Skip to main content


Tailors to Clothiers

Jewish owned clothing stores made up a significant proportion of the Jewish owned stores in Saint John from the 1920s to the 1960s. Many had evolved from tailor shops and although they still offered tailoring services to improve the fit of the ready-made clothing, the sale of ready- made clothing now made up the bulk of their business.

Some of the tailors who moved to sales of ready-made clothing included the Vogue Specialty Shop (Max Komiensky), Perchanok’s (Jacob Perchanok), Harry’s Men’s and Boys’ Shop (Saul Harris), Albert’s Clothing (Albert Brym) and Dreskin’s (Abraham Dreskin).

Storefront for shopping mall location of Dreskin’s Ltd. Three mannequins in short coats are arranged in the glass window with racks of clothing and customers seen inside the store.


The Evening Times Globe (Saint John) of September 26, 1936 gave a sense of what its female customers could expect to find:

“Paris has told her story with unusual charm at A. Dreskin’s ready-to-wear house, Dock Street. Swirling skirts and pencil slim silhouettes, moulded waistlines high and slender, piquant peplums and flying coat tails, all these tell the story of the new fall fashions as decreed by Paris. Gowns showing the Napoleonic influence of magnificent fabrics and ornaments or simplicity that defies imitation; of Elizabethan fullness and Edwardian regality, … Street costumes in the princess silhouette are being shown at Dreskin’s as boxy swagger suits lavishly trimmed with fur. Fall swaggers, princess lined coats and coats effecting peplums in front only are included in the extensive stock of this ready-to-wear house.”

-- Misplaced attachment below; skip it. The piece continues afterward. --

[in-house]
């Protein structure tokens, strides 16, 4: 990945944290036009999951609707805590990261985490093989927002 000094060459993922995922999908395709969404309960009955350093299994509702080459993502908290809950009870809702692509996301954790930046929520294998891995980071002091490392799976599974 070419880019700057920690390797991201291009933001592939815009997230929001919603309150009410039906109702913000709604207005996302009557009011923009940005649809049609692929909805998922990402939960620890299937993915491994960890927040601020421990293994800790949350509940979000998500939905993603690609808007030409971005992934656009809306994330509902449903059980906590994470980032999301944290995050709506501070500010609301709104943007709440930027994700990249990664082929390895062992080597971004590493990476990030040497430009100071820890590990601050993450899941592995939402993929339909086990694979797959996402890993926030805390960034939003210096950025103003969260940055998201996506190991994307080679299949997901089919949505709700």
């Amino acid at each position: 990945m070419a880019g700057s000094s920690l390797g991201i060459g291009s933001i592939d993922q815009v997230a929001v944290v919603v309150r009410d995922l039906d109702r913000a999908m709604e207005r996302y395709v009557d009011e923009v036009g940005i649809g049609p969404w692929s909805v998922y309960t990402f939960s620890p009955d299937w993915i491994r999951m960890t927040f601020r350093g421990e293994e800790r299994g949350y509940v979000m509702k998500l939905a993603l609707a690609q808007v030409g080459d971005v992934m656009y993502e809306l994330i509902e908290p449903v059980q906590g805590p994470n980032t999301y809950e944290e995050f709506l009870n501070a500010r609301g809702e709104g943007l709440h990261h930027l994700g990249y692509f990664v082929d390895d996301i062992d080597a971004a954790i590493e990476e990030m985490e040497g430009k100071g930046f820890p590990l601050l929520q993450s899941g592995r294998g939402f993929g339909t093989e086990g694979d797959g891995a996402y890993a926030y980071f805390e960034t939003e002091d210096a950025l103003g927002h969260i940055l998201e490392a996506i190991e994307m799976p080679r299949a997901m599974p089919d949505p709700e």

The store would maintain the same high standards for fashion until it closed in 2006.


Men’s Fashions

A night-time view of the store front of Jack’s Men’s Shop with large lighted glass display windows full of clothing displayed on mannequins or stands.

Jack’s Mens’ Shop


The men of Saint John had a number of options for purchasing suits and sportswear including Solly’s (Solly Goldberg), Zave’s Mens’ Shop (William Meltzer), Hart’s Dry Goods, Jack’s Men’s Shop (Jack D. and Ellis Levine), Jack Calp’s, and American Clothing House (Lisle and Ralph Isaacs).  Jack Levine carried a large line of men’s suits, as well as work wear for labourers in the city. Jack Calp relied on his ability to get the feel of the cloth in the suits that he sold to measure their quality. The American Clothing House was a men’s fine clothing store. During the Second World War they also supplied uniforms for the naval base at Annapolis, as well as uniforms for local police and other organizations.

Store with two display windows on either side of recessed entrance – windows have a display of men’s suits and accessories. Lettering over windows and entrance reads American Clothing House.

American Clothing House


Women’s Fashions

The stores offering women’s clothing made sure that the selections reflected the latest styles. Shoppers could choose from Essing’s, Macy’s Dress Shop, Calp’s, and the Princess Dress Shop (Lewis Selby). The Princess Dress Shop boasted that they carried a selection of 1,000 styles. After a renovation to the store in March 1951, The Evening Times Globe newspaper reported that the store had three large show windows, four fitting rooms, and “full lines of dresses, coats, shortie coats, ladies’ suits, blouses, blazers, sweaters and hosiery” from well-respected manufacturers that suited all budgets.

Wooden building with three large display windows with mannequins in dresses. Sign for Princess Shop hung on metal fitting over the door.

Princess Dress Shop

All of the clothing stores offered quality and service to their customers, and many of the garments that were purchased were worn for years and passed down to children for special occasions.

Saint John Jewish Historical Society Inc.